Finally Dr Robertson addressed broader issues arising from influenza planning. His background is as a Consultant in Emergency Medicine. He had been seconded for a period of some months to work on influenza planning and had been impressed by the extensive work already done in government to look at the implications of a pandemic across various aspects of public life – not just health and social services but maintenance of other services, provision of goods, and law and order. Much of his own work involved raising awareness of the issue particularly in medical groups around the country. There are examples of detailed planning at both international and national level. The global surveillance of influenza viruses is comprehensive and allows the possibility of vaccine development. The response in the Far East with the cull of poultry when H5N1 first arose was impressive. Local responses can be adjusted according to the characteristics of a pandemic outbreak e.g. whether young adults are substantially affected. There was particular planning to deal with young children who are super spreaders of infection presumably because of close contact. Issues of the benefit and drawbacks for example, of school closure arise. Ethical issues which may be posed by pandemic flu are being addressed by a national working party. This already has papers from the WHO addressing ethical challenges for individuals, health service groups and governments. There are inevitably huge uncertainties. In the Health Service these apply to the availability of primary care cover, the capacity of emergency departments, and the availability of High Dependency or Intensive Care facilities. However, there is the possibility of new treatments becoming available, and biological techniques in this area are advancing steadily – the characterisation of the SARS vaccine took 48 days compared to around 8 years for HIV. His final comment was an observation on excellent working relationships within the different health service and government departments involved in this planning.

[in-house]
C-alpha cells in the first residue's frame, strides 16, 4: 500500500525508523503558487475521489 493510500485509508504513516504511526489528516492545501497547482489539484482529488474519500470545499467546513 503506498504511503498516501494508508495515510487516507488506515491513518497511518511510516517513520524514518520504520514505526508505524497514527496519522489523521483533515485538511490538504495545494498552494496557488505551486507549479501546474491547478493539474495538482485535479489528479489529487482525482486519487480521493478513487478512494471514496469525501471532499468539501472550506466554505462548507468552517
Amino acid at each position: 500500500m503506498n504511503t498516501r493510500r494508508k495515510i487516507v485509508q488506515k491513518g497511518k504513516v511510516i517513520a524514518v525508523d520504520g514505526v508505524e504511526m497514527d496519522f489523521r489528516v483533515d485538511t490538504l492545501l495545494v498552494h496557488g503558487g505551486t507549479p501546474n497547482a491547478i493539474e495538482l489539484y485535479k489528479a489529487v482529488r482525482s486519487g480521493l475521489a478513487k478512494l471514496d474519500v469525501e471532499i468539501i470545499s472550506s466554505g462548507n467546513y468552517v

Mr Ritchie in concluding the evening commented on the range of pessimism and optimism encompassed in this topic and thanked the speakers warmly for contributing to an informative and stimulating evening.

03 December, 2006

Pandemic Influenza - Part 1: The virologist and the physician

Listen to Part 1 of the Pandemic Flu symposium on your mp3 player or computer.

Listen again:
Download [ mp3] 28.2Mb
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Further reading: